born 16th June 1935, Dublin, Ireland
died 25th October 1992, London, UK
buried Berwick St John, Wiltshire, UK
Written by Ruby Kitching, Jane Joyce and Mark Whitby
Irish-born Peter Rice was one of the most imaginative and gifted structural engineers of the late 20th century. He was much loved by the architects with whom he collaborated, and together they achieved some of the most adventurous and technically ingenious buildings of the period.
Rice's extraordinary career was founded on his skills in geometry, analysis and computer programming, which he developed while working on his first major assignment, the roofs of the Sydney Opera House
. He went on to discover a deep appreciation for materials while working on the project for which he is perhaps most-widely known, Centre Georges Pompidou
As a graduate, he joined Ove Arup & Partners in London (founded by Ove Arup
) at a time when it was relatively small, and stayed with the practice for his entire career. He became a senior partner and his work helped Arup, as it is now called, attain the impressive reputation and influence it has today. And he was given the unusual freedom to form other working partnerships, which he did with architect Renzo Piano (Piano & Rice Associates) and later with Martin Francis and Ian Ritchie in specialist engineering and architectural consultancy, Rice Francis Ritchie (RFR).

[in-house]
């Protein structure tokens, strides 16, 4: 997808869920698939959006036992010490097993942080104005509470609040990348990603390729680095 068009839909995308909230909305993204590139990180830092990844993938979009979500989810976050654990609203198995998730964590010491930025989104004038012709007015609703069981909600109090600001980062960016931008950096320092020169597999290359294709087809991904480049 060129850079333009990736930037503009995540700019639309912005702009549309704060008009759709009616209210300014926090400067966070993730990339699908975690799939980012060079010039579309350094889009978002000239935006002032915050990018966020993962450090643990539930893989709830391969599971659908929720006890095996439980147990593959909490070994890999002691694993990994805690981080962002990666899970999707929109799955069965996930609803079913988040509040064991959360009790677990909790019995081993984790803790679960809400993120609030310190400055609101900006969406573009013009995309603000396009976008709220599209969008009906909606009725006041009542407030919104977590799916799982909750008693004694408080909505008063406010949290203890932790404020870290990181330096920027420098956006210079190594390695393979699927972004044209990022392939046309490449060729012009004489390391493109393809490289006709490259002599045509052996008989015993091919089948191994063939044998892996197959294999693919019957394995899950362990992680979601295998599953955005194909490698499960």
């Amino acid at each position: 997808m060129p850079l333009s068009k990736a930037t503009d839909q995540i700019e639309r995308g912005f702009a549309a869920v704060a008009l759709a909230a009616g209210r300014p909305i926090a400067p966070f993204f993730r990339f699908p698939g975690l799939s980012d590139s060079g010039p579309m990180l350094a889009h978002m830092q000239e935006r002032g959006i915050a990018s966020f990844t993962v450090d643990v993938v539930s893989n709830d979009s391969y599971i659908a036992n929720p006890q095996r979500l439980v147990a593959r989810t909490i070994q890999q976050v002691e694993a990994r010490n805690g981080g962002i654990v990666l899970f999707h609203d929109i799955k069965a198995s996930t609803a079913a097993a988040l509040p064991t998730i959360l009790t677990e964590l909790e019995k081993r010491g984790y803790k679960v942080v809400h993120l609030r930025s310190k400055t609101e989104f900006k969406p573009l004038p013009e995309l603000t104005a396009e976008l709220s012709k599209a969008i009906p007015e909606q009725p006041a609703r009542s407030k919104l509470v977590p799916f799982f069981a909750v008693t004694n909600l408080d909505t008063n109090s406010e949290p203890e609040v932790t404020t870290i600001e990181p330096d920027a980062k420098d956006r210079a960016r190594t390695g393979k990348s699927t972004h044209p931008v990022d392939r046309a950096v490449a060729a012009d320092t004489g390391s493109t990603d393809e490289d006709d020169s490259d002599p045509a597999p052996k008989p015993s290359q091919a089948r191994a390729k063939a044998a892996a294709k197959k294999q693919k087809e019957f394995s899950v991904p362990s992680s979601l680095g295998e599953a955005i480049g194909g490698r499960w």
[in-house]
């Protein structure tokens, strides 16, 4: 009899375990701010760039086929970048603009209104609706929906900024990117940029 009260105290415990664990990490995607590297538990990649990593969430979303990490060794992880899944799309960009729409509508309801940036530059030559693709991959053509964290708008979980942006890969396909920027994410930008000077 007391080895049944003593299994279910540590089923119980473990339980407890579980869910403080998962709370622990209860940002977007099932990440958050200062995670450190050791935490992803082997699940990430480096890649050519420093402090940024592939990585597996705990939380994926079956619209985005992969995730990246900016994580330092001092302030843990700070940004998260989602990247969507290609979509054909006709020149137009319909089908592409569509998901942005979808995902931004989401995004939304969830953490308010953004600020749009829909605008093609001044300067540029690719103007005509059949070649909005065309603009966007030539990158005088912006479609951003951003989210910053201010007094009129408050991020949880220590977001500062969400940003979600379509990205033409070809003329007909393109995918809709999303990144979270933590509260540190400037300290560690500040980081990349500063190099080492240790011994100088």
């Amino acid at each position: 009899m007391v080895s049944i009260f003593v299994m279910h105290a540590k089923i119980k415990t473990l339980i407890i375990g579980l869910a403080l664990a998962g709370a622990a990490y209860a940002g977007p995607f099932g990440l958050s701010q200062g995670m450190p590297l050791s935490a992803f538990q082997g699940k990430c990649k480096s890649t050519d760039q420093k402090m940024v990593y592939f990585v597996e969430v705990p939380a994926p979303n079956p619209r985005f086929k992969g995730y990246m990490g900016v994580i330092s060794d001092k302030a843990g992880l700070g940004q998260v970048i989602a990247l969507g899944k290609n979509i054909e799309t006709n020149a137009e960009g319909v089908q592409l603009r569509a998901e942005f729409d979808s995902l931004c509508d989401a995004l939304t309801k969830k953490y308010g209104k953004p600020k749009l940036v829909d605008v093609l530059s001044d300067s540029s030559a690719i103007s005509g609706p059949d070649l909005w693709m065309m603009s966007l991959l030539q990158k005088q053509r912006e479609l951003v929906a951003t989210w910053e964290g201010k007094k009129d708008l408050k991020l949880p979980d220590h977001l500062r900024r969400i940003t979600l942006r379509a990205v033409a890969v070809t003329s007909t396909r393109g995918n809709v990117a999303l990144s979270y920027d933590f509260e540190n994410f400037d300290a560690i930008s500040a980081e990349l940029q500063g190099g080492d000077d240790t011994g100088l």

The long list of significant buildings for which his rigorous approach created poetic results includes a series of industry-challenging investigations of structural form and the possibilities of various materials — concrete at Lloyd's of London
, glass at Les Serres
at La Villette, ferro-cement and ductile iron at the Menil Collection Museum
, and stone at the Pabellón del Futuro, Expo '92
, to name a few. The structural glass cable support system he developed with RFR is now industry standard.
Rice was more than an engineering genius — he was also a humanist. Passionate, tireless and eloquent, he was fond of poetry, philosophy, mathematics, horse racing, football, France, wild flowers, wine and Talisker whiskey ... "perhaps, the James Joyce of engineering" suggested Jonathan Glancey (The Independent, 1992).
"I guess it's obvious that Peter is a national treasure ... Just to be around him makes you want to think, think as hard as you can." Frank Stella, California 1992
main reference AEI
portrait of Peter Rice